Whenever you see a plateaued church, or maybe a church that’s pretty good but never quite breaks through, you can know for sure that one or more key elements is missing. It lacks Goldilocks Freedom, a Pivotal DesignTeam, and/or the Book-of-Acts culture.
The foundation of a prevailing church is Goldilocks Freedom. When Goldilocks sneaked into the bear house and found it empty, she was hungry. Papa Bear’s porridge was too hot. Mama Bear’s porridge was too cold. Aaahhh, but Baby Bear’s porridge was just right. When Goldilocks needed a nap, one bed was too hard. The second was too soft. And Baby Bear’s bed was just right.
Prevailing churches always operate in the climate of freedom. “Where the Spirit of the Lord is,” Paul wrote, “there is freedom” (2 Corinthians 3:17). If your church belongs to a parental denomination, it cannot prevail. God might breathe life into it as He did with Lazarus, but until someone unbinds the body, it’s not going anywhere. After Jesus woke up Lazarus, He instructed the crowd to “Unwrap him and let him loose” (John 11:44, The Message). Not enough freedom in a church results in frustration and suffocation. The church must be unloosed.
On the other hand, too much freedom results in chaos. Every church leader can tell a disheartening story of a church or pastor who had no accountability. Or the church was wrecklessly disorganized. Leaders ripped the guardrails off the highway and careened forward with no discipline or order. Goldilocks Freedom is the just-right balance. In order to prevail, the local church must have freedom in the areas of staffing, governance, and money while they erect and heed the guardrails that protect the ministry.
While the foundation of a prevailing church is Goldilocks Freedom, the heart of a prevailing church is a Pivotal Design Team. First, you have to have a team. Churches led by a Lone Ranger pastor are destined to be one, (not so) big, (probably not very) happy family. Second, the composition of the team is paramount. You need at least three people with a combination of certain gifts and personality. (You can read more about the mix of the team here.) Third, a few churches have a well-balanced team that never really gels. The right people are on the bus, but no one is driving. Or they can’t agree on where to go. Or they aren’t really that passionate about building a healthy, unselfish, growing church.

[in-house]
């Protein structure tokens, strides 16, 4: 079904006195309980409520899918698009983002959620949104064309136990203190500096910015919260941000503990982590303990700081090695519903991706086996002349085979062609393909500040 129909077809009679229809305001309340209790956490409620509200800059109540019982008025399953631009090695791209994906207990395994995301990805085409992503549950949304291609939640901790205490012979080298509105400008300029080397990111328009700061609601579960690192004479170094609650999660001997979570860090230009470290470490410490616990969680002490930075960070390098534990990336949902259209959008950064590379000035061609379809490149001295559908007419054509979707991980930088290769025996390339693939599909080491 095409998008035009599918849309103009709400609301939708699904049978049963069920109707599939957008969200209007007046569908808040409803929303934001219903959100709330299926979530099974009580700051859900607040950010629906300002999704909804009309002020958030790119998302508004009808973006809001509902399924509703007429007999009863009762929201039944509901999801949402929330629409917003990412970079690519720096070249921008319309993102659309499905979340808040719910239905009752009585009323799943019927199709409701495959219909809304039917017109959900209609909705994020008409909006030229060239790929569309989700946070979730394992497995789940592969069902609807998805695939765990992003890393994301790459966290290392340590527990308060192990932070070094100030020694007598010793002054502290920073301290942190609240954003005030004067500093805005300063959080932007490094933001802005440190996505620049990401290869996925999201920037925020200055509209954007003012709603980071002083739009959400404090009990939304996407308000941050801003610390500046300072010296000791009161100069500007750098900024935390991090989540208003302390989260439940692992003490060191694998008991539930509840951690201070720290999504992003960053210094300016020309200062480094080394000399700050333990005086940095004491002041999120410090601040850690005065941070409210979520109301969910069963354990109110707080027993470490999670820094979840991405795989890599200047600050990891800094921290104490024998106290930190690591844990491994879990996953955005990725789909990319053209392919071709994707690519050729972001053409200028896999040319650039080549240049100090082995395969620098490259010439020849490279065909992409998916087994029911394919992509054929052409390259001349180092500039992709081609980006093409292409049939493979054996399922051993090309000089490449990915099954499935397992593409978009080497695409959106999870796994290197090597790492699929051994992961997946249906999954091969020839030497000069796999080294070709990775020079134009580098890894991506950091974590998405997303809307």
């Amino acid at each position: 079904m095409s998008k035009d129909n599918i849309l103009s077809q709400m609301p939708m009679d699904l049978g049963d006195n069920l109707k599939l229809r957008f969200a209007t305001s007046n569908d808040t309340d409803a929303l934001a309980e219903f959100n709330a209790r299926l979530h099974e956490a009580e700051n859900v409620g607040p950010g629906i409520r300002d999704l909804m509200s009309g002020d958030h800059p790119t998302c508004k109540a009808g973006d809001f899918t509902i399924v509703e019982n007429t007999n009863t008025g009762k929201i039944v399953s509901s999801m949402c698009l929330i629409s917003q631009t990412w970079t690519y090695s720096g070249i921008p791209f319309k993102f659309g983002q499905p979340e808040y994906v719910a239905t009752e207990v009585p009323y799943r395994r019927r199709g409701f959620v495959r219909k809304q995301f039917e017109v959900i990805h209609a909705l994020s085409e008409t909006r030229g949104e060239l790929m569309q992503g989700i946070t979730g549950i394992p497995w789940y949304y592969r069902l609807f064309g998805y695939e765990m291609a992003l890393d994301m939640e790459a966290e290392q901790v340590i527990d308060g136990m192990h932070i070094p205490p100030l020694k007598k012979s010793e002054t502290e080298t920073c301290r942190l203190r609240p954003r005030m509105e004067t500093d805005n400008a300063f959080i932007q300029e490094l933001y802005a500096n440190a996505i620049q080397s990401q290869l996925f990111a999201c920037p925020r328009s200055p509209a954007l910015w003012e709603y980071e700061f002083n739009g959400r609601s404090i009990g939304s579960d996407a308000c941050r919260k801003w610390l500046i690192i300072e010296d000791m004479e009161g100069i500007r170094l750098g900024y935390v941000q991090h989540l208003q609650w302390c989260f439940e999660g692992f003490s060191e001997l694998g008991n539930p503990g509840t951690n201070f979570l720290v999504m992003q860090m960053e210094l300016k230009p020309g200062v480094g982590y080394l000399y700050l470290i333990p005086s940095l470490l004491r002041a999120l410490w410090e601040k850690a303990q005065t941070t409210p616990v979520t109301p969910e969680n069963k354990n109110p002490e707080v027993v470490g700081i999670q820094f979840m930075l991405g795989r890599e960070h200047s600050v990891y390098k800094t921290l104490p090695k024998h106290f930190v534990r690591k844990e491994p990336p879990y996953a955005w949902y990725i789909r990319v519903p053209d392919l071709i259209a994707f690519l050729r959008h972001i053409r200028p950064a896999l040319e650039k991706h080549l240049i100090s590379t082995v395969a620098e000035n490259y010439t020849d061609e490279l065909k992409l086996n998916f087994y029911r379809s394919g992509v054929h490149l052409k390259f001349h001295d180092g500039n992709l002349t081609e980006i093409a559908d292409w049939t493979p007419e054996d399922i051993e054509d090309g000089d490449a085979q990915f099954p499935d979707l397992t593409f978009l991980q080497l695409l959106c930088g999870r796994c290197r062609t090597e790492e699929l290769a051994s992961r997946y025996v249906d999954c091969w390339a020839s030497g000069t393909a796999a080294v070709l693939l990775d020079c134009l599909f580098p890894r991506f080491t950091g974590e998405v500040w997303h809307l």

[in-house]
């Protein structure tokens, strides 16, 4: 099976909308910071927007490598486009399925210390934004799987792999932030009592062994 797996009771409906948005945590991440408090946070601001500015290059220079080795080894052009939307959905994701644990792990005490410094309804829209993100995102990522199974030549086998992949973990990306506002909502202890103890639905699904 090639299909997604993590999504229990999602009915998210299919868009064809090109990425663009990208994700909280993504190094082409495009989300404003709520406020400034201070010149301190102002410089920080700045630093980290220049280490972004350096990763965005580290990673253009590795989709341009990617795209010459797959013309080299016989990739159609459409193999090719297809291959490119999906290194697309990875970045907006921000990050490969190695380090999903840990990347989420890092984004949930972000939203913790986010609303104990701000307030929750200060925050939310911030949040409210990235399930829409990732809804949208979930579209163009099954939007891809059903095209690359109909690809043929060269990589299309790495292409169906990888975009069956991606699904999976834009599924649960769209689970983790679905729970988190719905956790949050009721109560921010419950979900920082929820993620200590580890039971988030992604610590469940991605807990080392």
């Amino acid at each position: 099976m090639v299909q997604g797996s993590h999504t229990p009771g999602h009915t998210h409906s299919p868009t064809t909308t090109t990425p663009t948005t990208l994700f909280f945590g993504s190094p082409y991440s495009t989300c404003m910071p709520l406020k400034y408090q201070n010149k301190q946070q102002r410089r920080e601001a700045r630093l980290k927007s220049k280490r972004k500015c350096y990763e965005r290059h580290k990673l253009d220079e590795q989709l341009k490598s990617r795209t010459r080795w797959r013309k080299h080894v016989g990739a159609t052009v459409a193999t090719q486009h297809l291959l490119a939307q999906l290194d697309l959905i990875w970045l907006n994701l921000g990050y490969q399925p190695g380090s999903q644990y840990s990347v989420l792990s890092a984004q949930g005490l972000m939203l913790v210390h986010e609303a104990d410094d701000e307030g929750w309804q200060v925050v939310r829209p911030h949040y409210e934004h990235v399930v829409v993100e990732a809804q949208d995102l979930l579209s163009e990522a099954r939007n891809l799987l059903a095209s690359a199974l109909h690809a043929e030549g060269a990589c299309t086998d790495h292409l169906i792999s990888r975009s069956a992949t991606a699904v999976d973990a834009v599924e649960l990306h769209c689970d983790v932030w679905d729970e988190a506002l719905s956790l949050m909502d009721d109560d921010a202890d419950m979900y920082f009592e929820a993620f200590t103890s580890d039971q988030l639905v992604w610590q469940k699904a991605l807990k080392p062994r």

Large books could be written on the Pivotal Design Team, but here are a few non-negotiables that are often overlooked. (a) The team must epitomize strategic synergy. They love serving together and they bring out the best in each other. Together, they are a genius. (b) They have a collective hubris. They are absolutely convicted that God is sovereign, He is the Head of this Body, and He is ready to move mountains to make this church a powerful force for good. (c) They are clear that they may know enough for today, but they don’t know enough for tomorrow. They inhale information, guidance, and wisdom from those who have gone before them. Their learning curve resembles a cliff.
The climate is a Book-of-Acts culture.